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Creative Vado HD (3rd Generation) Review

Highs

  • Superior low-light performance
  • Wide-angle lens
  • Slender and lightweight
  • Manual exposure control
  • Inexpensive

Rating

Our Score 7
User Score 0

Lows

  • Unnaturally tinted colors
  • Touch controls less precise than hard buttons
  • Poor automatic exposure adjustment
  • Half the memory as competitors, predecessor
  • No external storage slot
  • No macro mode
  • Durability issues with USB arm
A handful of updates make Creative’s fresh 720p shooter a better value, but image quality still largely lags behind leaders like Kodak and Flip.

Testing and Usage

As a go-anywhere tech accessory, the Vado HD scores right up there with the MinoHD for portability. Frankly, you can throw it in a pocket and forget it’s there.

Like seemingly every mini camcorder, the Vado HD uses a simple control scheme with a record button in the center, fast forward and rewind buttons to the right and left, and zoom controls above and below. A separate review button bounces you from live recording mode to playback mode. Although the record button itself clicks, the rest are just touch-sensitive spots on the plastic, with no feedback to speak of. They respond quickly to the lightest touch, but we still prefer a tactile control scheme, which makes it harder to accidentally trigger them with the brush of a finger.

While much of the appeal of mini HD camcorders can be derived from their point-and-shoot automation, Creative offers power users a chance to step up their game with a rare feature on this class of camera: manual exposure. By clicking left and right while shooting, you can raise and lower the exposure settings, or return it to the middle position to set it back to auto. While undeniably handy, we wish Creative had improved the sluggish automatic exposure adjustment, rather than giving us manual controls. Pan from a dim inside shot to a sunlit window, for instance, and the Kodak Zi8 lowers the exposure to compensate in a split second, while the Vado HD will dawdle on a blown out white screen while it scrambles to figure out what to do. You could master the manual controls to tame this type of effect, but when other cams do it so effectively on their own, we’re not floored by the manual option.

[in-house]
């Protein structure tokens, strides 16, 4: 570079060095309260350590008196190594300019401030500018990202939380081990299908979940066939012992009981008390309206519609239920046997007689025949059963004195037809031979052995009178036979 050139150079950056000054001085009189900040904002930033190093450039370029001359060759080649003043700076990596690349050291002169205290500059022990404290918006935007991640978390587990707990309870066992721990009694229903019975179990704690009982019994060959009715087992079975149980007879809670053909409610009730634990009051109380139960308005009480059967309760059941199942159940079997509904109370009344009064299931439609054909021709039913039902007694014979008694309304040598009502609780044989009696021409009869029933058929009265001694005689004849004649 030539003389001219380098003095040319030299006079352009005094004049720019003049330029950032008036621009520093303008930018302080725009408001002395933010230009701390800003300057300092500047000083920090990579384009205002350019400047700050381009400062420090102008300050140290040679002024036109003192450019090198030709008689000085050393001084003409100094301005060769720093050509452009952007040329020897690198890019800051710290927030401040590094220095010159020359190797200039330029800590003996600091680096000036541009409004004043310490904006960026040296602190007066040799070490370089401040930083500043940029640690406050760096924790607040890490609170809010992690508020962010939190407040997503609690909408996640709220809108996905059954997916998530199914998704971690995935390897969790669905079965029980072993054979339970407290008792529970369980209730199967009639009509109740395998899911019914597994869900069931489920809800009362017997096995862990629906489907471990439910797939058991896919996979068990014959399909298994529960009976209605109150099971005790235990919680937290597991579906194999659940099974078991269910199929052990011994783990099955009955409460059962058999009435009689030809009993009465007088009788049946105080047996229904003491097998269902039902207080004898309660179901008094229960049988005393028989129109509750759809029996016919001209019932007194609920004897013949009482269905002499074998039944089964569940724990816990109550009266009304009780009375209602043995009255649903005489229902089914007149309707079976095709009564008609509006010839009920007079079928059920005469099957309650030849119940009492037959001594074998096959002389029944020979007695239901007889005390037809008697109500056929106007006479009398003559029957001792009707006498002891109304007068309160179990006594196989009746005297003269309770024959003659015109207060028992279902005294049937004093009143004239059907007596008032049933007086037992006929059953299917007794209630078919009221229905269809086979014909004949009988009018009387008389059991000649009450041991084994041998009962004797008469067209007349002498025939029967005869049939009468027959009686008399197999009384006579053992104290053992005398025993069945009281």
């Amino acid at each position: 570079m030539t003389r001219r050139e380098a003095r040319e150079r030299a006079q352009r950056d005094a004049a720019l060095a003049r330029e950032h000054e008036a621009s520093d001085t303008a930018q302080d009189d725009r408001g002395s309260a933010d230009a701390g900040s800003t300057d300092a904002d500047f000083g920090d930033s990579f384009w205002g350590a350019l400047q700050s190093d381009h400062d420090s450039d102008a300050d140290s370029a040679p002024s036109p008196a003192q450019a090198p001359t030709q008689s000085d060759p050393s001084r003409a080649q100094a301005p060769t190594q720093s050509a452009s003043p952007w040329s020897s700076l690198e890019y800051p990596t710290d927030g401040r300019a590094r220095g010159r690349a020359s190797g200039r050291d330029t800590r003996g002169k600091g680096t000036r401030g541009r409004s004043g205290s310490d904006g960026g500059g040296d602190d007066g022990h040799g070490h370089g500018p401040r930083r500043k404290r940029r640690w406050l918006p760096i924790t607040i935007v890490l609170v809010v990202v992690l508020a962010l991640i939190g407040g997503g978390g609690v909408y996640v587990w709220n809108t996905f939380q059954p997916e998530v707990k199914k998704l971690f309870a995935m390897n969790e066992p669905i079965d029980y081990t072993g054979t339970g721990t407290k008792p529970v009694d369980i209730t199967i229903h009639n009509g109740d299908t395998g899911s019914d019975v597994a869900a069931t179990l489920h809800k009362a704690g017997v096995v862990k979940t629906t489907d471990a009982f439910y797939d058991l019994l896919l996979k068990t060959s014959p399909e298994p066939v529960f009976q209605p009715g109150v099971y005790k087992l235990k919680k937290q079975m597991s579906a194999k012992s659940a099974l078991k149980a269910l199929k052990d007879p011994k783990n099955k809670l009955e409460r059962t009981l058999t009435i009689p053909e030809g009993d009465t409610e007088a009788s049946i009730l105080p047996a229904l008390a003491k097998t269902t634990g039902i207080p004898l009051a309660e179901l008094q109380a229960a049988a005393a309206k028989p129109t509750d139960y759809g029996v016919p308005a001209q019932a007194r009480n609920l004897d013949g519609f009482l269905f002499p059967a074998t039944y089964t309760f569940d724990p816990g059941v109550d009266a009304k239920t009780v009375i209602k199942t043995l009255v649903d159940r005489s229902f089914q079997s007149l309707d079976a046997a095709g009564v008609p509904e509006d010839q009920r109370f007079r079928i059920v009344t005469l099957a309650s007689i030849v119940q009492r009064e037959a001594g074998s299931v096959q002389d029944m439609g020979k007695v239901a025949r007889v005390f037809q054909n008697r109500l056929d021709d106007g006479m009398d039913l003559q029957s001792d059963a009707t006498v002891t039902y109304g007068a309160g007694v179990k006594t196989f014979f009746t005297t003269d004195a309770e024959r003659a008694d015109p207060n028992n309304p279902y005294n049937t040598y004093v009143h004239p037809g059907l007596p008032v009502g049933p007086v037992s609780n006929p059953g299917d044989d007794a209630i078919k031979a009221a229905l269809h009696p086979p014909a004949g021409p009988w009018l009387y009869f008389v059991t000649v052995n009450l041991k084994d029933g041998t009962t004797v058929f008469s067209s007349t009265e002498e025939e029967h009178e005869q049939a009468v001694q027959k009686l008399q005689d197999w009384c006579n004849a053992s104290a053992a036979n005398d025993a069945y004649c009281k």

Like its predecessor, the Vado HD uses an extremely wide-angle lens, which makes it far easier to squeeze everything into the frame indoors than with many competing cams. Because the slight zoom effect of other cams tends to magnify jitters, we also think the wide angle tends to help smooth jerky camerawork.

Creative wasn’t kidding when it claimed low-light performance had been improved on the Vado HD. Not only does it produce exceptionally smooth footage with less noise than other mini cams, it avoids the yellowy cast that many competitors take on when the lights drop low.

Unfortunately, many of our complaints about the original Vado HD video quality still persist. Footage doesn’t quite look as sharp as the output from other cams. Indoor scenes tend to take on a bluish cast, and outdoor scenes tend to look almost purple. And without macro mode, getting in close becomes an impossibility.

Conclusion

The third-generation Vado HD isn’t as sleek as Flip’s second-generation MinoHD, and doesn’t shoot as well as Kodak’s Zi8, but a few shining high points keep it in the game. Superior low-light performance and a wide-angle lens give the Vado HD a huge boost when shooting indoors, and at $180 with 4GB of built-in memory, it’s a good value, too. While we do find the lack of an 8GB option or external storage annoying, most casual users should find 4GB plenty to play with. Still, annoyances like the peeling rubber around the USB arm, missing macro mode, and more major issues like unnatural color tinting all prevent the Vado HD from running with the top tier of mini HD cams.

Highs:

  • Superior low-light performance
  • Wide-angle lens
  • Slender and lightweight
  • Manual exposure control
  • Inexpensive

Lows:

  • Unnaturally tinted colors
  • Touch controls less precise than hard buttons
  • Poor automatic exposure adjustment
  • Half the memory as competitors, predecessor
  • No external storage slot
  • No macro mode
  • Durability issues with USB arm

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